"Pokemon Go" - the game everyone in your life is talking about - helped Nintendo to do in a matter of hours what the first lady has been trying to do for eight years: get people moving.
The Nintendo and Niantic mobile app is free to use and available to everyone. It is so popular it helped send shares of Nintendo way up and has even surpassed dating app Tinder in installs, according to SimilarWeb data.
And beyond its stock-boosting and fitness-improving power, the mobile game is proving to be just the push in popularity augmented reality (AR) tech needs.
Mark Skwarek, the director of NYU's Mobile Augmented Reality Lab, told Circa that Pokemon hit a sweet spot by introducing AR tech through the lens of a classic video game. And, because of it, has been able to win over both fierce gamers and first timers in such a short amount of time.
"You will acclimate a new generation to this technology," he said, adding that AR tech could bring big opportunities to industries besides gaming, such as education and retail.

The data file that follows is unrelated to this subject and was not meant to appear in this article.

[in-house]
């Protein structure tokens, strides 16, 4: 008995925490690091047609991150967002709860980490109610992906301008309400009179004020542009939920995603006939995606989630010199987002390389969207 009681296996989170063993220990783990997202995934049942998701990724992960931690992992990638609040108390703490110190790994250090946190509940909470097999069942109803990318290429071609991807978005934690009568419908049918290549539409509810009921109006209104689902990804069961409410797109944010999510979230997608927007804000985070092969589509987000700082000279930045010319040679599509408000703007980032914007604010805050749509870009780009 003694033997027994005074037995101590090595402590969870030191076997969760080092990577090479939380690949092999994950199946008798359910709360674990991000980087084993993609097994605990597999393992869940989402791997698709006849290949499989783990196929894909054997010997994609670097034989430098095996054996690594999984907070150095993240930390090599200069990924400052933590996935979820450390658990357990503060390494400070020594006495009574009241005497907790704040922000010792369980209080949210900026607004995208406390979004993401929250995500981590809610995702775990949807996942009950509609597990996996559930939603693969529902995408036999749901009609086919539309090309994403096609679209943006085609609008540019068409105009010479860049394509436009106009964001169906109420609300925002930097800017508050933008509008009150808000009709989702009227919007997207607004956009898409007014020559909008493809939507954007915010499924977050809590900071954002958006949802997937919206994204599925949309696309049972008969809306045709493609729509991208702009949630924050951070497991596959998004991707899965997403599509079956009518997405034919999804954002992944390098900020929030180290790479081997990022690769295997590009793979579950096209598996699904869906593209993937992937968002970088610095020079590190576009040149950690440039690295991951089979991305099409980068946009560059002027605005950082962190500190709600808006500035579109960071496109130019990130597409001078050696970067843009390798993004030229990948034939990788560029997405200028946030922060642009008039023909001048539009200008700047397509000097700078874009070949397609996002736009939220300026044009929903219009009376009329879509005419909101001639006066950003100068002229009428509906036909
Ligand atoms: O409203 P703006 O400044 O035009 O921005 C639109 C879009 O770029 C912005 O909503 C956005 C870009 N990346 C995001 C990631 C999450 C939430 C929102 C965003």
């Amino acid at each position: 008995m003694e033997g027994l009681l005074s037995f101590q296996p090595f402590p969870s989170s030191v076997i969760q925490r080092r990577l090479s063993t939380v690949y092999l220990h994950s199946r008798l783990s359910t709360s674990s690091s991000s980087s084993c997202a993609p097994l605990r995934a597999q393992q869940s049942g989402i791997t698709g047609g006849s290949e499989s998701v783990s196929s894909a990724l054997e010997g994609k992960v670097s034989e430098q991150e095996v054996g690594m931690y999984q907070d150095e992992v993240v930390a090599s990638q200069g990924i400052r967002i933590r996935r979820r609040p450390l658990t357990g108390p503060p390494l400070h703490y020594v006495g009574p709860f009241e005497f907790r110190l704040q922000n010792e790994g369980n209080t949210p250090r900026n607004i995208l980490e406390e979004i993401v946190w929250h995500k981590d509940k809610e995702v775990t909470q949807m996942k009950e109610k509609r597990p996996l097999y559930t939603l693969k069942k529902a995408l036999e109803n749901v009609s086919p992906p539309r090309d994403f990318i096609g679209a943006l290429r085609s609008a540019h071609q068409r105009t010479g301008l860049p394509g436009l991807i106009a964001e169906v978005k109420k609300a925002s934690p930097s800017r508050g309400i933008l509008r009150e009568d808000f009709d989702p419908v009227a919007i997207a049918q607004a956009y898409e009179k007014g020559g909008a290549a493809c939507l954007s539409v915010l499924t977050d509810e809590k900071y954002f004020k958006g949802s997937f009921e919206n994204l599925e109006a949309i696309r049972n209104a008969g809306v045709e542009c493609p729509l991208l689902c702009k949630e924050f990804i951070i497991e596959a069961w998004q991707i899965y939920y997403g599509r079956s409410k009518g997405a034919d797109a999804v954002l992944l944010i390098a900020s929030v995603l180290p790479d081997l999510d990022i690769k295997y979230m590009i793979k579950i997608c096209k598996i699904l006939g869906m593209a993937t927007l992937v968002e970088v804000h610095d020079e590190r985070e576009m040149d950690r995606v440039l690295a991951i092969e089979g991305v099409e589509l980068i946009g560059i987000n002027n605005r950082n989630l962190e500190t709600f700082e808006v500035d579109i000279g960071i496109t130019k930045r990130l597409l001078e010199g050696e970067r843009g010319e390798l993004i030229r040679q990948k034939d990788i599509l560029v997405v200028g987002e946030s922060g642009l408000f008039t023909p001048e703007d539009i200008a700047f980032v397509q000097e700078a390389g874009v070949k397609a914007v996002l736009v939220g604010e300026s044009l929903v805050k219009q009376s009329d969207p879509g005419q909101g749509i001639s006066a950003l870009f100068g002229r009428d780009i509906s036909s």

"[We] could really start to democratize technology by using AR in a way that adds value to people's daily lives," Skwarek said.
From shopping, to home renovations, and even learning a new language, AR tech could help.
Think, for example, how the process of renovating a home or updating your wardrobe could be simplified if you could virtually test out how a new couch looks in your living room, or how a fall coat fits.
In addition to being a hit among AR enthusiasts, it's striking a nostalgic chord with avid gamers. Skwarek says everyone in the AR Lab is playing "Pokemon Go."
Eric Decker is the vice president of technology for Firstborn - a digital agency focused on virtual and augmented reality. He says he, his team and even his family had been anticipating the game's release for weeks.
Decker told Circa the tech works because of the playful nature of the game and believes Pokemon has given other companies a leg up by making it cool to walk around openly use AR.
"I think pairing [AR tech] with the IP of Pokemon was a really smart move and I think that's why it has that interest and value to it," he said.
As the New York Times notes, part of why the game has been a runaway success is because it is easily accessible to smartphone owners and doesn't require the bulky, costly headsets typically associated with virtual reality.
But despite its rave reviews, as with any new tech, there are pitfalls.
Between privacy concerns regarding users' emails and problems with players getting lured to Pokestops by thieves, "Pokemon Go" hasn't been spared.
Some players have even sustained gnarly bumps, bruises and scrapes.
So Pokemon players, watch where you're going.